325 million in the cracks of the sofa

Neglecting to give a sign of life to one’s former employers is the equivalent of never looking into the cracks of the sofa. We risk leaving money there.

Posted at 7:45 p.m.

Even if the potential loss can be counted in thousands of dollars, thousands of Quebecers fail to notify their changes of address. Pension plans unable to find former contributors must then transfer the abandoned pensions to Revenu Québec. Guess how much money is in the prize pool: more than $325 million, I learned when requesting the compilation of unpublished data.

With the other unclaimed sums that end up in Quebec, from inheritances, for example, the balance climbs to 486 million. It makes you want to go look under the cushions, doesn’t it?

The reason I draw your attention to pension plan records is because they make up 67% of the total value of everything on the Unclaimed Property Register (RBNR). It is far from being anecdotal, therefore.

To give you an idea, the Government Employees Retirement Plan, RREGOP, alone sent Revenu Québec 6,659 files totaling $48.7 million… from 2020 to 2022 alone. teachers transferred 558 files ($216,700), that of supervisory staff, 83 ($2.9 million). A file can include more than one person.

Pension plans offered by private companies have the same obligations to transfer funds to Revenu Québec after having taken “reasonable means” to find their owners.

Revenu Québec has no idea of ​​the number of people who deprive themselves of a sum of money from their contributions to a supplemental pension plan. Because entries in the register are made “by property and not by person”. But one thing is certain, the sum sleeping in his bank account is far too high. No doubt it is time for a mega advertising campaign to encourage Quebecers to check online if some of these millions belong to them. You could call it “Operation Sofa”.

The exercise only takes a few seconds and requires no time-consuming registration or documentation. Simply enter your name or the name of someone else (a deceased spouse, for example) into the Unclaimed Property Registry search engine1.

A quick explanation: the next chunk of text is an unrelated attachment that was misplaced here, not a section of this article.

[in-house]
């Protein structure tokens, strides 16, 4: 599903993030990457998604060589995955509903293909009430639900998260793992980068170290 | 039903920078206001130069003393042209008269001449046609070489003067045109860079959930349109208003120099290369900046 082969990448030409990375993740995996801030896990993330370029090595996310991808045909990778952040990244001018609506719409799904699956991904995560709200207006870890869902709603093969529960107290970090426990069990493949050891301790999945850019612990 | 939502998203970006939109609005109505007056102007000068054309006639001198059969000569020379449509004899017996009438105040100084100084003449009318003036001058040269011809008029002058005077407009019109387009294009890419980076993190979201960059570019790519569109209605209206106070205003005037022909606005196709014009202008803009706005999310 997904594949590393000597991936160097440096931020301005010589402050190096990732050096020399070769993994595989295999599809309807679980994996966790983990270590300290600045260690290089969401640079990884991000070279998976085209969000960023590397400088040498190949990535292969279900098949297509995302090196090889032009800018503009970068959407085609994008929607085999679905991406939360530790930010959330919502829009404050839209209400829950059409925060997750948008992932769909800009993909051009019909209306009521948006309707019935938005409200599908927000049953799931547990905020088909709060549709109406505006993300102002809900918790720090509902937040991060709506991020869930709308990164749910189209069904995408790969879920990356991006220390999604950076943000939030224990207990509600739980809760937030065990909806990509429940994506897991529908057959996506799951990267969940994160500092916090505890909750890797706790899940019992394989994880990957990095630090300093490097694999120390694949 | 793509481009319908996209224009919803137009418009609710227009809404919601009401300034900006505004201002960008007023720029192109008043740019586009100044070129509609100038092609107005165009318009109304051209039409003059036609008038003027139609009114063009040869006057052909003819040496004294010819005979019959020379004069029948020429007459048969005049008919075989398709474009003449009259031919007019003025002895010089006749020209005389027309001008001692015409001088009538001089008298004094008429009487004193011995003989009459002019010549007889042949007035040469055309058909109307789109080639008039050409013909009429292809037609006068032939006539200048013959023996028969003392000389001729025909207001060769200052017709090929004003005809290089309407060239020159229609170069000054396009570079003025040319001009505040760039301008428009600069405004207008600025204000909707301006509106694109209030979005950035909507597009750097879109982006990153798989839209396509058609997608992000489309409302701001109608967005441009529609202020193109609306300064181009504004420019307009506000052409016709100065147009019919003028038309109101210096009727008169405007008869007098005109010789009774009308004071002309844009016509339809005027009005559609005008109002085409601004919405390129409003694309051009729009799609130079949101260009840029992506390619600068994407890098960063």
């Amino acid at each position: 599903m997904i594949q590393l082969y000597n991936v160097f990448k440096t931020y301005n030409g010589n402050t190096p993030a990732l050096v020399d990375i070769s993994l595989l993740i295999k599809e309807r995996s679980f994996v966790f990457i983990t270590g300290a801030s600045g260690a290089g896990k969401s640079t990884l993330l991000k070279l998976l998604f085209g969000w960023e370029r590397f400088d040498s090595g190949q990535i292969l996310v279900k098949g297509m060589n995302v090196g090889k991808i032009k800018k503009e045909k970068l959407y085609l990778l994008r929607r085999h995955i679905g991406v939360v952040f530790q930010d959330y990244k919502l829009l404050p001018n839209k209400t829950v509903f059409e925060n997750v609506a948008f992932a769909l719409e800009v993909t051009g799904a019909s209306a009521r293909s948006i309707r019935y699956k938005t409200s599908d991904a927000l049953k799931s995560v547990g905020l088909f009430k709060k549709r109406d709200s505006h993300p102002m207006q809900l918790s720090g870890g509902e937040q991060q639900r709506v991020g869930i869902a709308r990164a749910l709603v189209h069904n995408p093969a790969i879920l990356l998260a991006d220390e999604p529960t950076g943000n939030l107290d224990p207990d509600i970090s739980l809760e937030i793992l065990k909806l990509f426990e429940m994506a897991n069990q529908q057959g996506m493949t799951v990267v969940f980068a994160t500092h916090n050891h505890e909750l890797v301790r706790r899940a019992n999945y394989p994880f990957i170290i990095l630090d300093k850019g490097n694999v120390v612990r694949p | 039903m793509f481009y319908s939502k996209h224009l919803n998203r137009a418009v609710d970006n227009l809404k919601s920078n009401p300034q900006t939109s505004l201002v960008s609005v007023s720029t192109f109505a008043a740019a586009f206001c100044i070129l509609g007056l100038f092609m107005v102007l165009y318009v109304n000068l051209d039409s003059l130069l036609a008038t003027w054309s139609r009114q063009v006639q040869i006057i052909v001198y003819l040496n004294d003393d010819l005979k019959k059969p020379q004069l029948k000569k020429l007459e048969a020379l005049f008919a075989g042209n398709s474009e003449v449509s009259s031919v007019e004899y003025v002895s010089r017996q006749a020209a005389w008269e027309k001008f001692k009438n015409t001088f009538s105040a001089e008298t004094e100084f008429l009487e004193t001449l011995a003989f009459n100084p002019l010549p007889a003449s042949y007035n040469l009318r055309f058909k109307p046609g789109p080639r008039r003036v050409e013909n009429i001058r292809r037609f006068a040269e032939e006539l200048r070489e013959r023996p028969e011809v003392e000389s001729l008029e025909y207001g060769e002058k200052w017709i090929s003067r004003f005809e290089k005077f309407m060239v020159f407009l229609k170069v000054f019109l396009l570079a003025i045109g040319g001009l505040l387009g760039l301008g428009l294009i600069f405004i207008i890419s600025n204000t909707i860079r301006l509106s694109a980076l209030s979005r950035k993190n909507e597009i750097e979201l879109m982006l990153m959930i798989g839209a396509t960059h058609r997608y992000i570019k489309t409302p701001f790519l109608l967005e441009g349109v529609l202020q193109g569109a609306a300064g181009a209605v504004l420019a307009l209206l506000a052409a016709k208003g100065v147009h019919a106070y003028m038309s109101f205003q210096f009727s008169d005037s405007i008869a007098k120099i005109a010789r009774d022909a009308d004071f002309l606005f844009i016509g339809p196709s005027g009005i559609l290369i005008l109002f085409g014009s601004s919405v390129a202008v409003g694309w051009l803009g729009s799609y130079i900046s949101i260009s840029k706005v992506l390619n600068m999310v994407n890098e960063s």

In the context of changing jobs more and more often during a career, it is perhaps not so surprising that pension plans lose track of former members. Some do not even know that they have contributed! But it is important to find solutions to ensure that no one is deprived of their money.

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Some supplemental pension plans force their contributors to jump ship with their savings. This reduces their management costs and eliminates the risk of one day being forced to play detective. When the amount at stake reaches a certain threshold, around $13,300, this avenue is however prohibited. According to Isabelle Bouchard, a specialist in pension plan administration at Aon, 50% of plans force withdrawal, a proportion that has been stable in recent years.

Obviously, this is far from enough.

I do not know why it is so difficult for Revenu Québec to find the owner of the sums entrusted to it. Especially since each amount transmitted by a pension plan is associated with a social insurance number (SIN).

Bernard Morency, associate professor at the Institute for Retirement and Savings at HEC Montreal and former first vice-president of the Caisse de depot, is also surprised that we were able to end up with 325 million in the fund. But at least all the information is centralized. “Revenu Québec, theoretically, should have traces of these people, who have to do their taxes. Perhaps the issue is not taken seriously enough? With the NAS, we could do a blitz. We send a letter to everyone there and we ask them: “What do you want us to do with your rights?” »

Revenu Québec says it is “deploying many efforts” to help taxpayers find their money. It promotes its register, publishes public notices and uses “all the information available in its databases” to contact citizens or their heirs, lists its spokesperson.

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To solve the problem upstream, the coordinator of the Observatory of retirement, François L’Italien, believes that the government could create without too much difficulty a register of contributions, as in France. “We would see all the contributions, by year, by employer. »

Employees are responsible for keeping track of their affairs. But we still have to give them the tools to do so, especially in the context where the level of financial literacy, as we know, is not optimal. “We can’t just tell people with a secondary 5 to manage,” says François L’Italien. With a registry, I’m sure there are people out there who would find business. That’s my opinion too, since even state-hired professionals end up with millions in the RBNR.

Until real solutions are found, take a minute to consult the Revenu Québec website. If it’s nice to come across a $2 while lifting the sofa cushions, imagine the feeling of finding thousands of dollars with just a few mouse clicks.

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  • Total value of property listed in the RBNR
    December 2020: 383 million
    December 2021: 413 million
    December 2022: 486 million

    Source: Revenue Quebec

The article is in French

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